Social Engineering & Fraud: Every successful attack yields valuable intelligence on an organization's technology, security architecture, staff, and procedures. This intel empowers attackers to launch repeat attacks, or sell it to other groups, increasing the likelihood of further breaches. Like falling dominoes, compromised organizations become more vulnerable to subsequent attacks as their weaknesses are exposed.

Vulnerability Exploitation: Software vulnerabilities introduce security risks that attackers can exploit to bypass key controls and deploy malware. They frequently target flaws across interconnected technology ecosystems like web apps, network tools, and cloud platforms. For example, many tech companies host their own cloud services using open-source solutions, which provide flexibility but can contain vulnerabilities from unmaintained codebases or poor security practices. This leaves firms exposed across their intricate tech stacks.

Strategies for managing cybersecurity risks in the tech sector

First and foremost, it is essential for tech companies to prioritize security throughout the product development lifecycle, baking it in from the ground up rather than treating it as an afterthought. Strong governance can save friction, disruption, and uninformed vulnerability exposure through increased communications involving the state of cyber with senior leadership. This includes conducting thorough risk assessments, implementing asset management hygiene, data classification and protection, and regular scanning and tabletop exercises. Ongoing security monitoring and incident response planning are also critical to quickly detecting and mitigating any breaches or attacks.

Technology companies also need to start taking their own advice and putting an effective third-party risk management plan in place. Carefully vetting third-party vendors and service providers, implementing stringent security requirements, and maintaining vigilant oversight of the entire ecosystem are all crucial steps within a comprehensive third-party risk management plan. Zero-trust architectures and other advanced security frameworks play a key role in this effort.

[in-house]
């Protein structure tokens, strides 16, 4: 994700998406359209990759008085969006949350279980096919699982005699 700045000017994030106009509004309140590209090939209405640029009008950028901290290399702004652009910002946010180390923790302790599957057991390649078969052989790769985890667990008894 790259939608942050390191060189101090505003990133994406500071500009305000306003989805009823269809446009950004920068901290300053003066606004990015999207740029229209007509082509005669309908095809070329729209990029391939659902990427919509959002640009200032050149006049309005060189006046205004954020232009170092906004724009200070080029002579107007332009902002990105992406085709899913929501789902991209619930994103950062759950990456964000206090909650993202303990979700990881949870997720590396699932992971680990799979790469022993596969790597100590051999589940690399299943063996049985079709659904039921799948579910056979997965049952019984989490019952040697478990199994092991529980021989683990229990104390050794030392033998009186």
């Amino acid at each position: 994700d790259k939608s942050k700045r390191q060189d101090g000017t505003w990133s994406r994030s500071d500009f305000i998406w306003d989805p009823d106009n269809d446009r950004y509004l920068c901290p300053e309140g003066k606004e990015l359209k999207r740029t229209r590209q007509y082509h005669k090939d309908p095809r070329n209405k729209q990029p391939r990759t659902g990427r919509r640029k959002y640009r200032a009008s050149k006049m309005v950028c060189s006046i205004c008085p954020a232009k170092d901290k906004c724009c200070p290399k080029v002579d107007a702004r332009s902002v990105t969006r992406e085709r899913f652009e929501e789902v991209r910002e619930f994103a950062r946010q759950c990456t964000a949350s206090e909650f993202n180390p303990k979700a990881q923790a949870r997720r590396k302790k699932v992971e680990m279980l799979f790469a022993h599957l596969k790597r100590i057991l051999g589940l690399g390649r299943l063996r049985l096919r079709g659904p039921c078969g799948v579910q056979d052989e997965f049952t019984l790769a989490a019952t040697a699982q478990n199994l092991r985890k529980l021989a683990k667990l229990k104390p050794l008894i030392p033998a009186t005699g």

Regularly updating patch systems is crucial. This includes patching critically vulnerable systems as quickly as possible. Databases that store sensitive data need to be on top of the priority list for regular system and software patching. Companies can use auditing tools that flag misconfiguration and user rights, which can help eliminate risk. Frequent vulnerability assessments and penetration testing to identify any vulnerable servers is a must to ensure that tech companies are keeping atop their servers and addressing any risks, as and when they arise.

The bottom line

While no industry is immune to the escalating cyber threat landscape, the technology sector faces particularly daunting challenges and consequences. Tech companies are expected to be at the forefront of innovation and cybersecurity best practices, even as they navigate an expanding attack surface. Additionally, because they are often entrusted with safeguarding sensitive data and systems for their clients, the reputational damage from a major cyber breach can be catastrophic.

Tech companies must accept the fact that they are not indestructible, just because they are more attuned to the technical aspects of the risks that face their industry than others might be. Strengthening the security defenses of any company requires a hands-on approach, which many technology companies tend to forget, especially when they are innovating and building the next big thing. However, partnering with the right cybersecurity partner can alleviate some of the leg work that goes into securing a company. It can also assure leaders in the tech industry that they are not alone in the fight against malicious actors.

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Kory Daniels is Chief Information Security Officer at Trustwave.